This [requirement] represents a marked change in the inquiry into the merits in the context of a bail determination, since the 1966 act only required the court to determine whether the issue was "frivolous," see 18 U.S.C. § 3148 (repealed by 1984 Act).
Id. We rejected any interpretation of the statutory phrase "likely to result in reversal or an order for a new trial" which would require the federal courts to act as "'bookmakers' who trade on the probability of ultimate outcome." Id. We said that the statute "cannot reasonably be construed to require the district court to predict the probability of reversal." Id.
The trial court here found that the defendant's challenge to the constitutionality of the provision of Federal Rule of Criminal Procedure 23(b) for continuing deliberations with an 11-member jury where one juror can no longer participate constitutes a substantial question under the Miller guidelines.*fn3 The court explained:
We have no doubt that the 11-person jury provided for in Rule 23 of the Rules of Criminal Procedure is constitutional and will be so determined by the U.S. Supreme Court if and when this question reaches that court. However, there is no controlling precedent with respect to the 11-person jury. Thus, the question falls within the definition of a "substantial question" under U.S. v. Miller.
The court stressed, however, its belief that the resolution of the Rule 23(b) question was not "fairly doubtful":
I don't think there is any doubt about this at all. I think the chances are one hundred to one that the Supreme Court, when and if this matter ever gets to it, will hold that an eleven man jury in the circumstances we had in this case, is perfectly valid. I don't think there is any doubt about it, or the doubt is minimal.
The trial court emphasized its reluctance to find a substantial question but concluded that it was required to do so by our opinion in Miller. Reasoning that if the Rule 23(b) question were determined favorably to the defendant, a new trial would be required on all counts for which imprisonment was imposed, the district court ordered the defendant released pending appeal.
We find that Miller does not compel the result reached by the district court. We clearly acknowledged in Miller that Congress intended the 1984 Bail Act to replace the "frivolous" test with a more stringent prerequisite to bail pending appeal. Contrary to the assertion of the United States Court of Appeals for the Eighth Circuit in United States v. Powell, 761 F.2d 1227, 1232 (8th Cir. 1985), we believe the Miller definition is consistent with Congress' intent. Our definition of a substantial question requires that the issue on appeal be significant in addition to being novel, not governed by controlling precedent or fairly doubtful. The district court focused solely on the absence of controlling precedent and, in so doing, failed to determine whether the Rule 23(b) issue constituted a significant question.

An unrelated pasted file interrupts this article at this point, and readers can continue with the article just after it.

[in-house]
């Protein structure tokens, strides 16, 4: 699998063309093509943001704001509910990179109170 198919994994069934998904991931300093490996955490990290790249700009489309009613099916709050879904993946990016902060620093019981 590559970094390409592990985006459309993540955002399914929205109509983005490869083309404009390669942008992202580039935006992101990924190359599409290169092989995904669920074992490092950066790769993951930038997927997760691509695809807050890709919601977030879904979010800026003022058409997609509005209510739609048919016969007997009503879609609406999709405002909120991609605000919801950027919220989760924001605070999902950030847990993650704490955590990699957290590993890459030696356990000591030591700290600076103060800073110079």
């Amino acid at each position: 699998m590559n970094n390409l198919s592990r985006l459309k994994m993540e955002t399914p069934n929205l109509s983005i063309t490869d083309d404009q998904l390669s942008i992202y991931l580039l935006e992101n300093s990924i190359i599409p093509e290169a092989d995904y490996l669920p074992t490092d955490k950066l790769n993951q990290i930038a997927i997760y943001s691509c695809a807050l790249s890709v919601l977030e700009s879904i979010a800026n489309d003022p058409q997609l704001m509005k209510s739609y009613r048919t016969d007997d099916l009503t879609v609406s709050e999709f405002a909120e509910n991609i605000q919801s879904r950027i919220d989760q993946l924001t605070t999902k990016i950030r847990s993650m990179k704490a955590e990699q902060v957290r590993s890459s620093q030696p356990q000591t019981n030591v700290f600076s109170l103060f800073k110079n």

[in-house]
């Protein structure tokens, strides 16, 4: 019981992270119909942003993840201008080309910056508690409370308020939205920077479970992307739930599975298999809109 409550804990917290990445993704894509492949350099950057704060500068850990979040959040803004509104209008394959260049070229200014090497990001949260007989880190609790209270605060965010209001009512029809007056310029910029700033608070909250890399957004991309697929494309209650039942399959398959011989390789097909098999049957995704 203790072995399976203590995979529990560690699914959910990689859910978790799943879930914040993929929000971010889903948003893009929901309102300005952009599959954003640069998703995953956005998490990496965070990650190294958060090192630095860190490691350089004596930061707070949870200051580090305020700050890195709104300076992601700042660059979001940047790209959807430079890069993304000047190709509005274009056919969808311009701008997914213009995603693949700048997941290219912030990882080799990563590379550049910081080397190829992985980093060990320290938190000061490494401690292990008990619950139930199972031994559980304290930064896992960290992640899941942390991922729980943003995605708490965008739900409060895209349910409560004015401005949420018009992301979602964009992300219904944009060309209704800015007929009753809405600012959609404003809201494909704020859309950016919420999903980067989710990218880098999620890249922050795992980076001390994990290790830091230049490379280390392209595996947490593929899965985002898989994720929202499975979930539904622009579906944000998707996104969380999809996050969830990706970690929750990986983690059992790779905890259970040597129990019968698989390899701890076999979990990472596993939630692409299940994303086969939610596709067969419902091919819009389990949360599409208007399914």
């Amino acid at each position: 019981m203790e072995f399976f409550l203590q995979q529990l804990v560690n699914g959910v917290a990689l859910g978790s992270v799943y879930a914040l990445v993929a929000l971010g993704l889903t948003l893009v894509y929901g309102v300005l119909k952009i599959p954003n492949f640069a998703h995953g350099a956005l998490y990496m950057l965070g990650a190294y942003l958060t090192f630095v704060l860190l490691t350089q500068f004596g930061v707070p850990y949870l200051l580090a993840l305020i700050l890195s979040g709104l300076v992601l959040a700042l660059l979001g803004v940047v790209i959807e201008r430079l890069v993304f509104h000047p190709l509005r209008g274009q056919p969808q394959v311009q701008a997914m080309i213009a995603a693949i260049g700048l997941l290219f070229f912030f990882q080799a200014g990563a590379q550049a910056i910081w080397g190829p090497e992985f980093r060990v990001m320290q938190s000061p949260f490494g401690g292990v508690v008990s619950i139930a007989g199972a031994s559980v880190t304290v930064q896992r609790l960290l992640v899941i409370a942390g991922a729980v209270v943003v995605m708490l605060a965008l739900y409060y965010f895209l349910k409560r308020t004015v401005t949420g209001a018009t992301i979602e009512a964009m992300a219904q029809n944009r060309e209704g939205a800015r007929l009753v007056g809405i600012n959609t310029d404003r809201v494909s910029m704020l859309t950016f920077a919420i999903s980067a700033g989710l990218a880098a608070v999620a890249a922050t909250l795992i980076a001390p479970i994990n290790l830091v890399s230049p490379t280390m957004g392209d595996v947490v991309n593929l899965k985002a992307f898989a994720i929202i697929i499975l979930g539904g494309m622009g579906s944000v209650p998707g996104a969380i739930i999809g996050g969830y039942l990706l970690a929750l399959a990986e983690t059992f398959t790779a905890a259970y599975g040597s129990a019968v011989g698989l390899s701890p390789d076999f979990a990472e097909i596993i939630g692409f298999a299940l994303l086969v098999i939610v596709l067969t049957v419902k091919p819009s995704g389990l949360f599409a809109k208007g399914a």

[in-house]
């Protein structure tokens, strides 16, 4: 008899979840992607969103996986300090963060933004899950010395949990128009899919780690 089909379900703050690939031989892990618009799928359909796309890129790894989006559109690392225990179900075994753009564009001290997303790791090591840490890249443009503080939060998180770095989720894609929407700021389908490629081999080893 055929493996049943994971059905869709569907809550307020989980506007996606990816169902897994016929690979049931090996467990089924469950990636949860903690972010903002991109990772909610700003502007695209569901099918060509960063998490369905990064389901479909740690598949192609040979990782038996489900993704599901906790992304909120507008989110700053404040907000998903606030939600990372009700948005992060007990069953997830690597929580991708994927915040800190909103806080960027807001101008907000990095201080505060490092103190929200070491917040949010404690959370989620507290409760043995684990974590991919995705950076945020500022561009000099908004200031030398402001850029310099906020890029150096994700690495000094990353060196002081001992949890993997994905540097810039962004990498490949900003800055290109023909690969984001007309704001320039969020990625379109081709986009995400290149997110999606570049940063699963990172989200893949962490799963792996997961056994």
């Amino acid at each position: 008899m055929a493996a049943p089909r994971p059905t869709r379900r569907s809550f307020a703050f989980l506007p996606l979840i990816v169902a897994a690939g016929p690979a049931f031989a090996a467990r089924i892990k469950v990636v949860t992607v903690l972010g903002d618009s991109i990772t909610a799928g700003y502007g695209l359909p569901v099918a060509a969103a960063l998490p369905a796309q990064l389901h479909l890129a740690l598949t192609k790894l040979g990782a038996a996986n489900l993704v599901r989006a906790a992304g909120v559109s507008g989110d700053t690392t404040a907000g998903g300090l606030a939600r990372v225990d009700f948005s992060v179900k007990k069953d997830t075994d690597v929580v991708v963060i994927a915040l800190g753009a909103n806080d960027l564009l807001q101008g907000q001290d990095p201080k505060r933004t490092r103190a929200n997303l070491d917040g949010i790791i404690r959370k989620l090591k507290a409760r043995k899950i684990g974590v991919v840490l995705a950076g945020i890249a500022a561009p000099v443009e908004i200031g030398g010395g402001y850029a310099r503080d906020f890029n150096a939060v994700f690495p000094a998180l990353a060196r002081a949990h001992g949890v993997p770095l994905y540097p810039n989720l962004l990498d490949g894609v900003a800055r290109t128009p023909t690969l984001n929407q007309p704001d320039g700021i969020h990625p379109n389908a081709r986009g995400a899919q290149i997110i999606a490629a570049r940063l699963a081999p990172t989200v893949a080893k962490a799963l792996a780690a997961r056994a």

We are aware that a number of courts of appeals view our Miller definition as incomplete. In United States v. Giancola, 754 F.2d 898 (11th Cir. 1985), the United States Court of Appeals for the Eleventh Circuit adopted the Miller articulation of the section 3143(b) requirements. The Giancola court observed, however, that the suggestion that a substantial question can be one that has not been decided by controlling precedent fails to exclude some cases which are not substantial. The Giancola court explained:
We note that an issue may be without controlling precedent largely because that issue is so patently without merit that it has not been found necessary for it to have been resolved. Thus, an issue could well be insubstantial even though one could not point to controlling precedent. Similarly, there might be no precedent in this circuit, but there may also be no real reason to believe that this circuit would depart from unanimous resolution of the issue by other circuits.
Id. at 901. The Giancola court concluded that a substantial question is "a 'close' question or one that very well could be decided the other way." Id. The Giancola modification of Miller has been adopted by a number of the courts of appeals. See, e.g., United States v. Pollard, 778 F.2d 1177, 1182 (6th Cir. 1985); United States v. Bayko, 774 F.2d 516, 523 (1st Cir. 1985); United States v. Bilanzich, 771 F.2d 292, 298-99 (7th Cir. 1985); United States v. Affleck, 765 F.2d 944, 952 (10th Cir. 1985); Powell, 761 F.2d at 1231-32; United States v. Valera-Elizondo, 761 F.2d at 1020, 1024 (5th Cir. 1985); United States v. Randell, 761 F.2d 122, 125 (2d Cir.), cert. denied, 474 U.S. 1008, 106 S. Ct. 533, 88 L. Ed. 2d 464 (1985).